Social Quitting

How social media barons squandered their lock-in and made themselves obsolete.

Cory Doctorow


In “Social Quitting,” my latest Locus Magazine column, I advance a theory to explain the precipitous vibe shift in how many of us view the once-dominant social media platforms, Facebook and Twitter, and how it is that we have so quickly gone asking what we can do to get these services out of our lives to where we should go now that we’re all ready to leave them:

The core of the argument revolves around surpluses — that is, the value that exists in the service. For a user, surpluses are things like “being able to converse with your friends” and “being able to plan activities with your friends.” For advertisers, surpluses are things like “being able to target ads based on the extraction and processing of private user data” and “being able to force users to look at ads before they can talk to one another.”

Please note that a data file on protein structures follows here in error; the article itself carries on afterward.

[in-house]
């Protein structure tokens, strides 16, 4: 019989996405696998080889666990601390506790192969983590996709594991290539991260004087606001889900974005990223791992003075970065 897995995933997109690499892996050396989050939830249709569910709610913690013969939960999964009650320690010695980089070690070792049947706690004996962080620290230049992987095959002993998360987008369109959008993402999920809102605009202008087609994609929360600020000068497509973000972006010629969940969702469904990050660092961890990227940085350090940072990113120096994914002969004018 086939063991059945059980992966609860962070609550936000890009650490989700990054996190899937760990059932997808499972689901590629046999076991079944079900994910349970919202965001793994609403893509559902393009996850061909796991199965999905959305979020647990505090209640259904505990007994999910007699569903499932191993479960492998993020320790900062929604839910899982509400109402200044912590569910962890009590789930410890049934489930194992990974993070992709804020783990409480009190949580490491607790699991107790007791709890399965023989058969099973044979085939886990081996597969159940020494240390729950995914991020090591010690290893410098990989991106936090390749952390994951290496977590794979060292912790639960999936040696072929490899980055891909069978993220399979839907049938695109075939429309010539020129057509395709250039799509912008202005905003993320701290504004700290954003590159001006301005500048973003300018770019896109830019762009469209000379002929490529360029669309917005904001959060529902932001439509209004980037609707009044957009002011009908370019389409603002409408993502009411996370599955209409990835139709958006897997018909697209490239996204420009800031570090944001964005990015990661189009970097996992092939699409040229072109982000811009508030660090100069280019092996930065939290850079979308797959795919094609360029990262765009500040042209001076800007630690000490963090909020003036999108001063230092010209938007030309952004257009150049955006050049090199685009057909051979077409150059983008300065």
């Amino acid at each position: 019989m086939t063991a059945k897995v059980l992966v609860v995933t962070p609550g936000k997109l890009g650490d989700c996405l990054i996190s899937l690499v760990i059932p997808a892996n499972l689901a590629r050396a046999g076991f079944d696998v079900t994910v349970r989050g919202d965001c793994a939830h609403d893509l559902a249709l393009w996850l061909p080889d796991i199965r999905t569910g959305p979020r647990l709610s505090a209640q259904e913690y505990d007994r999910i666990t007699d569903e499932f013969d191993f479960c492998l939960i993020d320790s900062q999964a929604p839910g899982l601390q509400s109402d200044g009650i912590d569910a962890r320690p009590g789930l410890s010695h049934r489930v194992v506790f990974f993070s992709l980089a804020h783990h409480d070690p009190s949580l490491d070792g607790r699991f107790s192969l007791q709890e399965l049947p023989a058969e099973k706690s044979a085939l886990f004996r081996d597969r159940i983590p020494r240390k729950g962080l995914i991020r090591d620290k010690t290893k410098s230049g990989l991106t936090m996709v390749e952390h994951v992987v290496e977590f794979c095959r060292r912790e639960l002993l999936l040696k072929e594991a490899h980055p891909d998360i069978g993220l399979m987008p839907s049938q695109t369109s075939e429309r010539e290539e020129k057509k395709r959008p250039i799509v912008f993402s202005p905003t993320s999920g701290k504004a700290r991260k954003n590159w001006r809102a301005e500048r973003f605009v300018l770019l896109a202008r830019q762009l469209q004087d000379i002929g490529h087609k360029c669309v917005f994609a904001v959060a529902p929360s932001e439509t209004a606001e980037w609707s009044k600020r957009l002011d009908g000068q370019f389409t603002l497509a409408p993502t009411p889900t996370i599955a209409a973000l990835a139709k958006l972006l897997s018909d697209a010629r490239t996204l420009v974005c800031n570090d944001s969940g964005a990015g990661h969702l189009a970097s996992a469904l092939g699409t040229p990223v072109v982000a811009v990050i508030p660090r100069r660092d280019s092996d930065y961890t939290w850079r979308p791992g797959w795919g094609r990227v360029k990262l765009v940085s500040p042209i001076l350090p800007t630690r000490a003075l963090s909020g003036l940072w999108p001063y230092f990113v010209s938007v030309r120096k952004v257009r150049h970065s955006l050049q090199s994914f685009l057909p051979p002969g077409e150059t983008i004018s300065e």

For the platforms, surpluses are things like, “Being able to force advertisers and business customers to monetize their offerings through the platform, blocking rivals like Onlyfans, Patreon, Netflix, Amazon, etc” and things like “Being able to charge more for ads” and “being able to clone your business customers’ products and then switch your users to the in-house version.”

Platforms control most of the surplus-allocating options. They can tune your feed so that it mostly consists of media and text from people you explicitly chose to follow, or so that it consists of ads, sponsored posts, or posts they think will “boost engagement” by sinking you into a dismal clickhole. They can made ads skippable or unskippable. They can block posts with links to rival sites to force their business customers to transact within their platform, so they can skim fat commissions every time money changes hands and so that they can glean market intelligence about which of their business customers’ products they should clone and displace.

But platforms can’t just allocate surpluses will-ye or nill-ye. No one would join a brand-new platform whose sales-pitch was, “No matter who you follow, we’ll show you other stuff; there will be lots of ads that you can’t skip; we will spy on you a lot.”…